Guide to 2019’s NWT highway construction season

Travelling this summer? Here’s where you can expect construction delays.

A spokesperson for the Department of Infrastructure said it cannot yet provide a dollar figure for the work, as some contracts are still being awarded. In 2018, the territory spent around $50 million on road repairs and upgrades.

Construction season began with work on Highways 1, 3, and 8 this month.


On Highway 1, 15 km of road is being redone between Kakisa and the Sambaa K’e access road. A culvert is being repaired about half an hour outside Wrigley.

Around 10 km of Highway 3 is being repaired just outside Behchokǫ̀ heading toward Yellowknife.

Chipseal is also being laid over 40 km of road between Fort Providence and Behchokǫ̀.

On Highway 8, a two-kilometre stretch is being repaired just after the Mackenzie River Crossing on the way to Inuvik. Two culverts are also being replaced along the same stretch of road.

And in Inuvik, 10 km of the airport access road is being reconstructed and chipsealed.


One project has been going since March: on Highway 4, a couple of kilometres of road is being reconstructed just outside Dettah.

Outside Hay River, work continues on the Pine Point Bridge. It is expected to be completed by October.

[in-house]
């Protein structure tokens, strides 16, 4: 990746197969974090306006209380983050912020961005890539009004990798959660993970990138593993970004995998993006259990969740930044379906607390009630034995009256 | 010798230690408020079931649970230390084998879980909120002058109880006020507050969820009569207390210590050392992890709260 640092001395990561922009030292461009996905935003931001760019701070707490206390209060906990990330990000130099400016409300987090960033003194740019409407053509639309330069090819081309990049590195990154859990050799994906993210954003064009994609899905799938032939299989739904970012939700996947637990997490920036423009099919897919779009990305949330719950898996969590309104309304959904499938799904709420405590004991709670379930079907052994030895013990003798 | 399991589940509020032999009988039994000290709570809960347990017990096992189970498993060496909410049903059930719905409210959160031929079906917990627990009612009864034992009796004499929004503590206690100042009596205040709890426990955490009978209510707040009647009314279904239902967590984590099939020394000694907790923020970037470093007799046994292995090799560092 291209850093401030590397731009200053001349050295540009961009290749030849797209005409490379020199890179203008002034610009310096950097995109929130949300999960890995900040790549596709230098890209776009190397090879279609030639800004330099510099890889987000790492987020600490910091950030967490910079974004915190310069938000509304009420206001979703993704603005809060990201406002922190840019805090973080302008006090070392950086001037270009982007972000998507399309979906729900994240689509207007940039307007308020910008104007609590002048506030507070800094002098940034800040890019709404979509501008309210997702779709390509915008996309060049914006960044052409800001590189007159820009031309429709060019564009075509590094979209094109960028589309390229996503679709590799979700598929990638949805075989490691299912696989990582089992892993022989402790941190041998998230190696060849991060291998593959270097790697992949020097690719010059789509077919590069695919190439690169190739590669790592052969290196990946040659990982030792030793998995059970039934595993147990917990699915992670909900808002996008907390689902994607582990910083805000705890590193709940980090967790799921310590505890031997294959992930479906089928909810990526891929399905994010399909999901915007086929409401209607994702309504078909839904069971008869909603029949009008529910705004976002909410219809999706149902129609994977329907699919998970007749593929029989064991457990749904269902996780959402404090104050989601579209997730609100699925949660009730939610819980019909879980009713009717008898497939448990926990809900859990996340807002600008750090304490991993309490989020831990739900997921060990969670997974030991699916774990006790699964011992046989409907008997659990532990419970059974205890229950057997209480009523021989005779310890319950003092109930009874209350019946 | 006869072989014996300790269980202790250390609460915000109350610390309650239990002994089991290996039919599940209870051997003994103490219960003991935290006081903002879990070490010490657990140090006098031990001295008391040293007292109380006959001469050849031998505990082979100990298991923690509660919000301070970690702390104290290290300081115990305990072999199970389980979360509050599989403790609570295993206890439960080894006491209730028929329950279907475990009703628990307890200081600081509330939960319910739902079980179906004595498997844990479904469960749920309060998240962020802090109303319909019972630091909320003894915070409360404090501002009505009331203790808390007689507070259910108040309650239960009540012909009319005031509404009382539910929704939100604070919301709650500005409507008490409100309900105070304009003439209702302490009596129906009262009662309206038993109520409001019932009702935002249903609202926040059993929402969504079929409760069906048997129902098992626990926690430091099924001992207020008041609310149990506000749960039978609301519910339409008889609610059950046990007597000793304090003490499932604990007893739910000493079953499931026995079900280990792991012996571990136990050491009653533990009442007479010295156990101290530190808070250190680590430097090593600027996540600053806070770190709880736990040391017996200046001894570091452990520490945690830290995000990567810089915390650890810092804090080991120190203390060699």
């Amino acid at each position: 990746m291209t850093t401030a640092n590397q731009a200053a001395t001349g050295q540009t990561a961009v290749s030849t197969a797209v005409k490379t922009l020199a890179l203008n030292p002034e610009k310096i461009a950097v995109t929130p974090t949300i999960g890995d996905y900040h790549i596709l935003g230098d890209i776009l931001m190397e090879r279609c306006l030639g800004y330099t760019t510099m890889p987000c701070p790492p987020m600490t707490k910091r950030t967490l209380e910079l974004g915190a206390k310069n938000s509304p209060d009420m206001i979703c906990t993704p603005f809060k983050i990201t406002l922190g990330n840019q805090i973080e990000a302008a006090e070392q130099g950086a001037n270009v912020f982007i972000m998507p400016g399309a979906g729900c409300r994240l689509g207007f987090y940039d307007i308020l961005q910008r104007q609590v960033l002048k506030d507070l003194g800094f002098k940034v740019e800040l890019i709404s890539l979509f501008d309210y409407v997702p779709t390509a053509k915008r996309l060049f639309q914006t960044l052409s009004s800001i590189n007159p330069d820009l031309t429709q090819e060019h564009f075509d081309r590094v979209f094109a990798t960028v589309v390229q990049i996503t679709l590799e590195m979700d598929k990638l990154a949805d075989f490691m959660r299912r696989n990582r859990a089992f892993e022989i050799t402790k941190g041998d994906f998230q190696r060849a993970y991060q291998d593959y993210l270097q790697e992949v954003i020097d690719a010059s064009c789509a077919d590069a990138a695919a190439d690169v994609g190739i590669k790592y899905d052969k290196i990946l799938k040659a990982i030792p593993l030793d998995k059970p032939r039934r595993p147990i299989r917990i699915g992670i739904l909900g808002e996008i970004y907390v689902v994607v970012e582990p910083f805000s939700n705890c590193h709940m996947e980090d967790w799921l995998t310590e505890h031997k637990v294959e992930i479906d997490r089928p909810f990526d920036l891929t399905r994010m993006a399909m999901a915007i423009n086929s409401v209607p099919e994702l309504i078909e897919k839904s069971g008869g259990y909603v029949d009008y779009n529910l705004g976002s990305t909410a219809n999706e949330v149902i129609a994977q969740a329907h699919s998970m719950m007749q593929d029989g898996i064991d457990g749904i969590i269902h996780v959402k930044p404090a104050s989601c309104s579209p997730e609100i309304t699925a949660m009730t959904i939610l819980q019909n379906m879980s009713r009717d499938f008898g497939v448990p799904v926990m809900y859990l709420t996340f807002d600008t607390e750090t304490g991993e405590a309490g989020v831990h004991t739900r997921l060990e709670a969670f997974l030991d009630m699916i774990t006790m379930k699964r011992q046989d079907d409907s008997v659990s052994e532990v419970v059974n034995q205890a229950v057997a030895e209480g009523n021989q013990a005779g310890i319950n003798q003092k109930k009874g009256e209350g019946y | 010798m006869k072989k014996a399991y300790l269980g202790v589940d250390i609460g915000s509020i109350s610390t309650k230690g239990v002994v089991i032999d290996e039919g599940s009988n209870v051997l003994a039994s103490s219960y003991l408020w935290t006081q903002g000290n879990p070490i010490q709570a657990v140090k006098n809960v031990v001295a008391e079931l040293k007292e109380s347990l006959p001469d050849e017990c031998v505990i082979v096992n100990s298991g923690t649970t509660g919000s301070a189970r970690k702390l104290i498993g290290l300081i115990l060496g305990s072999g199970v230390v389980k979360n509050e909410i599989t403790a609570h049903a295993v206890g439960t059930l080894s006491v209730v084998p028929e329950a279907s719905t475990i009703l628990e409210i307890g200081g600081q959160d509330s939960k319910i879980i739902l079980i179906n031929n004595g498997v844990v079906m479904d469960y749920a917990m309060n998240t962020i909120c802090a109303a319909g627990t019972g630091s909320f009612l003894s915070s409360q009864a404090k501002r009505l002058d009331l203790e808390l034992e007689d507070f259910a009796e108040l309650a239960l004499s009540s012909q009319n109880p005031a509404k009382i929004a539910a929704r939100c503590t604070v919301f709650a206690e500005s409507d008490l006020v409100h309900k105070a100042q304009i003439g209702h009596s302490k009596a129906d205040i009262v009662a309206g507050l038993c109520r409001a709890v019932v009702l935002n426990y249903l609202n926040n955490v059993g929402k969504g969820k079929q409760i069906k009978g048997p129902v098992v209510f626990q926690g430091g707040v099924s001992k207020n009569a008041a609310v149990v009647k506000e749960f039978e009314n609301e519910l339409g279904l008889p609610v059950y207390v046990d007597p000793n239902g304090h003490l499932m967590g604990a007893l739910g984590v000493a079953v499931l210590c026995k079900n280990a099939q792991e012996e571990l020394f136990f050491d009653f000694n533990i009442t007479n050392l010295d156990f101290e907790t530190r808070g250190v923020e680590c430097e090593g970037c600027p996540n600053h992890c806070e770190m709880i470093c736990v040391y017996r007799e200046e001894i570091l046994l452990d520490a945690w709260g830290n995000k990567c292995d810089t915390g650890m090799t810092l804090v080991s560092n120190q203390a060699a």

Starting in June, work will begin on Highways 5 and 6. Chipseal will be overlaid in two places along both roads. In total, Highway 5 will have 85 km and Highway 6 will have 66 km of freshly chipsealed road by August.

On the Kátł’odeeche First Nation access road, surface repairs are planned and the road will be chipsealed.


And in September, work on the Tłı̨chǫ all-season road is expected to start. The road will stretch from Highway 3 to Whatì.

The project, which will take until November 2022 to complete, is currently in the permitting and regulatory phase.

The Department of Infrastructure also has a handful of projects with start and end dates still to be decided, including work on a couple of kilometres of Highway 7 between the NWT and British Columbia border before Fort Liard, and paving a pedestrian trail from downtown Yellowknife to the Niven Lake subdivision.

The territory also plans to upgrade the Rae access road, resurface part of the Jean Marie River access road, complete erosion and sediment control on the Canyon Creek access road, and remediate the Blackwater River Bridge along the Mackenzie Valley winter road.

The rehabilitation of the Trout River Bridge and the Jean Marie River Bridge has been postponed until a later date.